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Simia
(122 words)

[German version]

(Greek forms i.a. Σημεία/Sēmeía, Σημέα/Sēméa, Σίμα/Síma, Aramaic smy), in the past often interpreted as a Syrian goddess, is the deified divine standard of ancient Oriental origin, usually with a crescent moon at the top, often assimilated to Roman signa. The etymology could be Aramaic [1] but the word was linked to Greek σημεῖον/sēmeîon (sign, standard) early on. Lucianus (De Syria Dea 33) describes the Sēmḗion of Hierapolis [2]/Bambyce, where it is placed, as in Dura-Europus, between Atargatis (Syria Dea) and Hadad (relief, coins). S. is identified (i.a.) with …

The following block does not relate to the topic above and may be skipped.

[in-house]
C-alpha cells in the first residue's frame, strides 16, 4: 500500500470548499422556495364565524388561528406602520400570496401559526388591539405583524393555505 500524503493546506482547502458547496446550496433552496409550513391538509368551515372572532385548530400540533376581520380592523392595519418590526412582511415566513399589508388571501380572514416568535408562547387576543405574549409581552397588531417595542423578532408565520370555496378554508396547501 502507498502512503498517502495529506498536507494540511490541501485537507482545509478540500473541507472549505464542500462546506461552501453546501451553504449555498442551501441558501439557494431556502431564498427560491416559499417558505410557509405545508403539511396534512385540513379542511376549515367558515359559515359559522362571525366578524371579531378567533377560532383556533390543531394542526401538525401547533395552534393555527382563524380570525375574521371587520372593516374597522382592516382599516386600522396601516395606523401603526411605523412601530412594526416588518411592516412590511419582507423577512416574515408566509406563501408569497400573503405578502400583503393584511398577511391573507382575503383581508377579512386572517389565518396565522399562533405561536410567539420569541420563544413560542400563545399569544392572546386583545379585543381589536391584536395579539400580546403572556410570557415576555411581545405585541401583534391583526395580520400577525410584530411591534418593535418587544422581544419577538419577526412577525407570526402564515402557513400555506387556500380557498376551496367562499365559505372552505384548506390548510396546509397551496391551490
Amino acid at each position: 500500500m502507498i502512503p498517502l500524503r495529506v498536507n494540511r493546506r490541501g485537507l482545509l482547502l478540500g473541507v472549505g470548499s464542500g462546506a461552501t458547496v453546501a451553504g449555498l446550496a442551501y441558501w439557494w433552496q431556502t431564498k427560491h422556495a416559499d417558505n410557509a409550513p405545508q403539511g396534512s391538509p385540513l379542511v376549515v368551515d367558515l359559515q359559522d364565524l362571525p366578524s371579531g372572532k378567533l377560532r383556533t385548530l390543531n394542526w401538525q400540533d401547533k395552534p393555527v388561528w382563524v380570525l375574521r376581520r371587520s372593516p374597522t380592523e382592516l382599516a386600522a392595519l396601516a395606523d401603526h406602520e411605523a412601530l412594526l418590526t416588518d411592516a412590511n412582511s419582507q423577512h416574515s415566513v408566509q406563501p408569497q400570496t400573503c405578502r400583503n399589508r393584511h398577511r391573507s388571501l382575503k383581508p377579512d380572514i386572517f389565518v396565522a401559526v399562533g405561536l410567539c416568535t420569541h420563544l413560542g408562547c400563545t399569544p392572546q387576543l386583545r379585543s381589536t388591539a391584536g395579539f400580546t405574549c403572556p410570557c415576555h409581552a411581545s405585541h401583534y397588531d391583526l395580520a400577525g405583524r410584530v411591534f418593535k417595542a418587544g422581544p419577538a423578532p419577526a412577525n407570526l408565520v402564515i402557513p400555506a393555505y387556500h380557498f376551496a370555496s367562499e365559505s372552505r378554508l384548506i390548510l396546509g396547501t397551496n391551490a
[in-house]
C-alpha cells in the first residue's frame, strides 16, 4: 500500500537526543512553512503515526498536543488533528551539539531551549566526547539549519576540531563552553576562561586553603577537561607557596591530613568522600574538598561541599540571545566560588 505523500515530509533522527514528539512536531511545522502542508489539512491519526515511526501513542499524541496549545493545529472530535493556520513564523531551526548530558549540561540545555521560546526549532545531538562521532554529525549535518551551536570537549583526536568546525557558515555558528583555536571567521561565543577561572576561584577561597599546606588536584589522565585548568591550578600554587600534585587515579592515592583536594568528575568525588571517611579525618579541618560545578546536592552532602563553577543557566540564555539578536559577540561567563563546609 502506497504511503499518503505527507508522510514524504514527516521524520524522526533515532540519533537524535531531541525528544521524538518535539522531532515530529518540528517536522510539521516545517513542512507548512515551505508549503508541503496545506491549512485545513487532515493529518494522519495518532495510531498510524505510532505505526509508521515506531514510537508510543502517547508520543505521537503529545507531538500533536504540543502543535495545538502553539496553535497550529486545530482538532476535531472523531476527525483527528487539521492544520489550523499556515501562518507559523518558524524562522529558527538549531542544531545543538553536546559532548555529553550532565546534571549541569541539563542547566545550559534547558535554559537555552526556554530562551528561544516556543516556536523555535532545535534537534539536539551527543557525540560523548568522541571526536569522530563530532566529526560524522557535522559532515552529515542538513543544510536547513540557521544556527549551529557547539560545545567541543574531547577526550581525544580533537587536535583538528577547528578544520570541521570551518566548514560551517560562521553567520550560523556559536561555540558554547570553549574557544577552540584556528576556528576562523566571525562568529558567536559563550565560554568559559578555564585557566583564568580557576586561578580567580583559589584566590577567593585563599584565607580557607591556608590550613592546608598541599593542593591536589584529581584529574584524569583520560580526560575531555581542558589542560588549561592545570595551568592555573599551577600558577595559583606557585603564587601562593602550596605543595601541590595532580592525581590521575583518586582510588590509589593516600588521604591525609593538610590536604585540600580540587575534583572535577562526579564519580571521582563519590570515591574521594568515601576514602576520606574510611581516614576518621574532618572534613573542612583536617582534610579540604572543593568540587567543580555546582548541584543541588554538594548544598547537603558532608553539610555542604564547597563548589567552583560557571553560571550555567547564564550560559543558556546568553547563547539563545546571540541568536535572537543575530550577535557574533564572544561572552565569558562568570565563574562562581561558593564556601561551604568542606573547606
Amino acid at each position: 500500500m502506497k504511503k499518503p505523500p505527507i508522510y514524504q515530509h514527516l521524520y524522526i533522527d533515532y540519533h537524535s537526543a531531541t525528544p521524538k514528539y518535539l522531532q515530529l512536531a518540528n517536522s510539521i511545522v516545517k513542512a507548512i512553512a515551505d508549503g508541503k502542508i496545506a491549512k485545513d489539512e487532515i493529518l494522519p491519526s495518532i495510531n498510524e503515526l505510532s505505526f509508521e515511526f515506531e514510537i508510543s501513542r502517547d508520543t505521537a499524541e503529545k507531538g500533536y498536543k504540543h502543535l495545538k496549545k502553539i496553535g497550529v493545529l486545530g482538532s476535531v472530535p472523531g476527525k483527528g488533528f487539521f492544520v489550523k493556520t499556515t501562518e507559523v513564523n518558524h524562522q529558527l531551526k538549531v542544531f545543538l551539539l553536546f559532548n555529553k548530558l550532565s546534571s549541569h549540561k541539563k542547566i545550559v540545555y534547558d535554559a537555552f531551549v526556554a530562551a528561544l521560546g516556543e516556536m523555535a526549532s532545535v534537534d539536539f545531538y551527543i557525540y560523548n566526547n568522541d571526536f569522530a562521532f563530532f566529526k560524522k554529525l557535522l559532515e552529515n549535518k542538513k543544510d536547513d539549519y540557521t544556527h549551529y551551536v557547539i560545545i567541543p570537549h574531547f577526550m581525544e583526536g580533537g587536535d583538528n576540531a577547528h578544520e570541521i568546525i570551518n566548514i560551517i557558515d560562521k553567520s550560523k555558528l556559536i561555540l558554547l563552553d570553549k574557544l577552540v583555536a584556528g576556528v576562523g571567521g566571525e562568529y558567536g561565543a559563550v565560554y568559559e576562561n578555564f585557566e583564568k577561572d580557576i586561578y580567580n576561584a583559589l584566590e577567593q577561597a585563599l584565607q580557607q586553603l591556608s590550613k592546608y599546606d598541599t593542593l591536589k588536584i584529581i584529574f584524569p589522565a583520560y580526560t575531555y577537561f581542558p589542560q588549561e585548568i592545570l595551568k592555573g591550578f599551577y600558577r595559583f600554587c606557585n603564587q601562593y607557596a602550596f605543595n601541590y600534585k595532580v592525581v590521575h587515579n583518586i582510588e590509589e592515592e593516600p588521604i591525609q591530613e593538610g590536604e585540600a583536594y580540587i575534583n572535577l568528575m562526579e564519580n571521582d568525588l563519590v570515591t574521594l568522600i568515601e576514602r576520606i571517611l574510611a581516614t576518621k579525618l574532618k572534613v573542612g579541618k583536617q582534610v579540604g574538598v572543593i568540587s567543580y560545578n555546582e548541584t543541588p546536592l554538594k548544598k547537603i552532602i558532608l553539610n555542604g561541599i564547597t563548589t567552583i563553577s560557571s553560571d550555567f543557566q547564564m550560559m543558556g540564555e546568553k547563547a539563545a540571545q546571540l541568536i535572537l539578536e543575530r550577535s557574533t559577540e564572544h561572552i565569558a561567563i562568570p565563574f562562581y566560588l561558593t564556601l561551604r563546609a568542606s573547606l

Cite this page
Kessler, Karlheinz (Emskirchen), “Simia”, in: Brill’s New Pauly, Antiquity volumes edited by: Hubert Cancik and , Helmuth Schneider, English Edition by: Christine F. Salazar, Classical Tradition volumes edited by: Manfred Landfester, English Edition by: Francis G. Gentry. Consulted online on 20 November 2019 <http://dx.doi.org/10.1163/1574-9347_bnp_e1113410>
First published online: 2006
First print edition: 9789004122598, 20110510



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